March 16/23, 2015; Volume 28/Number 19
By Jim Augustus Armstrong
(Second of two parts)
In this series, I answer questions that were asked during the two sales and marketing training sessions I presented for dealers at Surfaces in Las Vegas.
What should we say when someone asks the price of a product right at the beginning of the sales process?
You don’t want to get into a price discussion until after the prospect has seen your entire presentation, including testimonials, warranties, guarantees and your unique selling proposition, and has been thoroughly wowed by your service. This makes commanding margins of 45% to 50% or more much easier. Also keep in mind that when a consumer asks about price right away it doesn’t necessarily mean she is a price shopper. Your prospect doesn’t know anything about flooring, so she is asking the most obvious question: What’s the price? I’ve found that if you deflect the question most prospects will follow your lead. I suggest dealers reply with something similar to, “I’d be happy to give you a price on your project. Let me ask a few questions that will enable me to give you an exact, guaranteed quote so there are no surprises.” This is a very effective method to change the topic and allows you to discuss pricing after she’s seen all of her options.
Should we post prices on our products in the showroom?
There are very successful dealers who post their prices on products in the showroom. However, I’m against it for several reasons.
First, you’re inviting people to comparison shop on the worst criteria possible: price tags. They think they are comparing apples to apples, but they’re not. There are many other factors that don’t appear on a price tag such as your quality of workmanship, your expertise, your warranties, the quality of the product itself and more. Your sales process should thoroughly educate your prospects on these factors before price even enters the conversation.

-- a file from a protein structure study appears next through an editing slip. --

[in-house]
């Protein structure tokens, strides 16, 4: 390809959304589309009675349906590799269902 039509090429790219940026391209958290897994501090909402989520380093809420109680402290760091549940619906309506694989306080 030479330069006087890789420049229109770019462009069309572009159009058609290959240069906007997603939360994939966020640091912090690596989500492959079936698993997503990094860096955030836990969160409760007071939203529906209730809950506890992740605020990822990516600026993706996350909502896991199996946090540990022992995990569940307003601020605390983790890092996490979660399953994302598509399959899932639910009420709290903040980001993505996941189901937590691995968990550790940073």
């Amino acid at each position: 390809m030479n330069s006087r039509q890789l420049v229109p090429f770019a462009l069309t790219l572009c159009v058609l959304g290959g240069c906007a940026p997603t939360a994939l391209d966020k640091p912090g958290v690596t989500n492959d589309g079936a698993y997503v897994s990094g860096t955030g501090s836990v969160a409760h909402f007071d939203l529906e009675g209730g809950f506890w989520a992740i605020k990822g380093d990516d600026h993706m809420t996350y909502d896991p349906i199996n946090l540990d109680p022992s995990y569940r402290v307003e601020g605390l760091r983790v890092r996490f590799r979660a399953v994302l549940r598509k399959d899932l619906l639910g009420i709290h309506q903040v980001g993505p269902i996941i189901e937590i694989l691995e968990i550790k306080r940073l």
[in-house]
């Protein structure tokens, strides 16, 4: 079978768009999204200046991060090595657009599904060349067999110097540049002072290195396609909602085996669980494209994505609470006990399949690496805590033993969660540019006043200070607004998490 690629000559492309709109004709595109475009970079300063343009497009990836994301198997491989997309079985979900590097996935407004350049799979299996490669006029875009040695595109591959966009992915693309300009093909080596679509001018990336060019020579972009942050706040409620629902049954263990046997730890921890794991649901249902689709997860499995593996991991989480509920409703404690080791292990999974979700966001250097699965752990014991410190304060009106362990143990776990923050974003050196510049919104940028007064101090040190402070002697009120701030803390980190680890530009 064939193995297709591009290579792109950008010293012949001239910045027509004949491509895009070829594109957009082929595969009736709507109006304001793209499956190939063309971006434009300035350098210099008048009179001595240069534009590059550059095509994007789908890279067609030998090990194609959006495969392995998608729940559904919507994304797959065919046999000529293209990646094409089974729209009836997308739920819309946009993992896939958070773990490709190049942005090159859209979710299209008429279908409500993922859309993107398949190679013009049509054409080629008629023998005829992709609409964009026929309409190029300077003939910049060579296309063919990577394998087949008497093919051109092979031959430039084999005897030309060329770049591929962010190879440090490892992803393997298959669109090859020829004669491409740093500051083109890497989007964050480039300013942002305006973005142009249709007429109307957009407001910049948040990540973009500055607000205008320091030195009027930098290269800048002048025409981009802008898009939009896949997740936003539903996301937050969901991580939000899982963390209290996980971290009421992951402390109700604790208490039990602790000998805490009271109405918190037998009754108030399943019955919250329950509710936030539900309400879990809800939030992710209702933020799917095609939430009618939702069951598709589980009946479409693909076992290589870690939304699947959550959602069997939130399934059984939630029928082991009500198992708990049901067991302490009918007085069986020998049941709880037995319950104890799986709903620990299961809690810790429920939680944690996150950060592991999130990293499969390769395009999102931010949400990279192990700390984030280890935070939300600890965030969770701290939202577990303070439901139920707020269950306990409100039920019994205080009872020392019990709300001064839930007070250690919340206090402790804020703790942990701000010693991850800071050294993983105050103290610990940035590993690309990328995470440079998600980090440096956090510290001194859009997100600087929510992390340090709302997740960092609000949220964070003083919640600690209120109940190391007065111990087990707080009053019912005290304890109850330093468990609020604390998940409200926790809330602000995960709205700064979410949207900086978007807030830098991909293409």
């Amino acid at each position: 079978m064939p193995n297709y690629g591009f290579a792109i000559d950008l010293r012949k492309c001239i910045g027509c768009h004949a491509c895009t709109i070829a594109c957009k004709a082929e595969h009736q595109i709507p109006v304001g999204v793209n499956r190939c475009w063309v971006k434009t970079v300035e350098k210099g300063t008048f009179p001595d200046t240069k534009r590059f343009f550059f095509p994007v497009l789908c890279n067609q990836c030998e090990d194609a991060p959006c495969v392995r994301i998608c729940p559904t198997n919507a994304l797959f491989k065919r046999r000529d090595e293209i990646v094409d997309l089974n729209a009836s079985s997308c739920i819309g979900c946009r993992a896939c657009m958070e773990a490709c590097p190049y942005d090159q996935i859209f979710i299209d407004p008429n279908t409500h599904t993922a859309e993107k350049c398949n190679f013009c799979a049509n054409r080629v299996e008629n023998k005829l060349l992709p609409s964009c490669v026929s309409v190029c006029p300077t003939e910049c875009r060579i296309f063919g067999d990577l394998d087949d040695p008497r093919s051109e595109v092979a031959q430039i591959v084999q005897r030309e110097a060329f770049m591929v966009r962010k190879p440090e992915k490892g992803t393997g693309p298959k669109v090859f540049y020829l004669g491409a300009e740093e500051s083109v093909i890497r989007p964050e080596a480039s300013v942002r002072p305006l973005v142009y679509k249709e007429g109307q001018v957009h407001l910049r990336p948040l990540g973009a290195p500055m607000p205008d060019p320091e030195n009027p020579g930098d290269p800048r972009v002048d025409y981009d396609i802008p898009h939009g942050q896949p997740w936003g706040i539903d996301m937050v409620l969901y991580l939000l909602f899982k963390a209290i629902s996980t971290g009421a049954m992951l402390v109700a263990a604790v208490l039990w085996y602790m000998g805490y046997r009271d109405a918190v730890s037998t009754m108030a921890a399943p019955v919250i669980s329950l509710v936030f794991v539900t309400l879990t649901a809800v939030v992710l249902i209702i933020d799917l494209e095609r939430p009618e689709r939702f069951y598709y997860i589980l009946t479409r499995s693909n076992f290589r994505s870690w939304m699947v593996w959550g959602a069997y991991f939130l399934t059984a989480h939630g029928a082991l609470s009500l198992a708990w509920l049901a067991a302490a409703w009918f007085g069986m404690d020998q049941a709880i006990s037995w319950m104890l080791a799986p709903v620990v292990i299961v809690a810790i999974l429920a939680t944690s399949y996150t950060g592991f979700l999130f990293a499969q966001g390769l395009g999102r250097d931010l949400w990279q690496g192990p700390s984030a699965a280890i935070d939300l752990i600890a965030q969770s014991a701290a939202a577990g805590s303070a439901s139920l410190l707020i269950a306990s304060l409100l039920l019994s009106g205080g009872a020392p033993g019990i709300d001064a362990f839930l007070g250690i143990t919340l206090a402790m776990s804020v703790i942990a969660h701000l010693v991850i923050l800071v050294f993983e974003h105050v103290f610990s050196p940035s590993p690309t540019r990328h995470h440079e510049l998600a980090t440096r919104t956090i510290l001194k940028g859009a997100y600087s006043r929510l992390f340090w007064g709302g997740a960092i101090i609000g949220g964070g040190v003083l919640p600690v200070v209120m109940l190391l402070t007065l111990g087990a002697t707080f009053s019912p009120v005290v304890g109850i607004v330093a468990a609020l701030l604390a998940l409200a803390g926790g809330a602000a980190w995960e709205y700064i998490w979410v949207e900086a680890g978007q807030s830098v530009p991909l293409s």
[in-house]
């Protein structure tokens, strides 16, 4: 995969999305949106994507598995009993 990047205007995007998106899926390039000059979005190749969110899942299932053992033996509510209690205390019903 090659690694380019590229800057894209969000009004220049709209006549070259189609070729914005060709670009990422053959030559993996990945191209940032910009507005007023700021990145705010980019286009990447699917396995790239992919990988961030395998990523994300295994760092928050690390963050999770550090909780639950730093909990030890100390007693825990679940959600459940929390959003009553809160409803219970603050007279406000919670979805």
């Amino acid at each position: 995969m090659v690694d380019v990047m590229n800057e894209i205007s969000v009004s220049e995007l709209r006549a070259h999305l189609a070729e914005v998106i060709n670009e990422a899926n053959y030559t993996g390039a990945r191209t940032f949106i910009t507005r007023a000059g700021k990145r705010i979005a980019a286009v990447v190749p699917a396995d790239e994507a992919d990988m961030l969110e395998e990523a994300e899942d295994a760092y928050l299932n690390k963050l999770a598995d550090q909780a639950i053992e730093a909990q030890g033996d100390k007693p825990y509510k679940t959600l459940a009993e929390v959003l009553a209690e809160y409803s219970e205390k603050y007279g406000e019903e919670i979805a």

Secondly, the price you post gives absolutely no meaningful information to the prospect because she has absolutely no idea how to calculate that square-footage price into an overall project cost.
Lastly, you’ve reduced your business to a number on a tag.
Should we reward people for sending us referrals?
I recommend it. It doesn’t have to be anything huge—it could be a pair of movie tickets or a Starbucks card along with a hand-written note. People refer you because they know, like and trust you. Not for a token reward, but I recommend it because it endears you to your customers, strengthens loyalty, differentiates your business, brightens their days and creates top-of- mind awareness. Besides, it’s a very polite and gracious thing to do—something missing in today’s world of customer service mediocrity.
Some of our staff members are resistant to change. How can we get our sales team to use new sales strategies?
First, be sure you’ve empowered your sales team for success by taking these five steps:
- Provide the tools they need to succeed. In this case, the new sales strategies you’ve learned.
- Train them on how to use the tools.
- Hold them accountable to use the tools.
- Recognize their successes.
- Reward their successes.
By doing this you’ll likely get a lot more buy-in from your sales staff. However, if a member of your team still refuses to get on board, then it’s a good sign he or she is not the right fit for your business.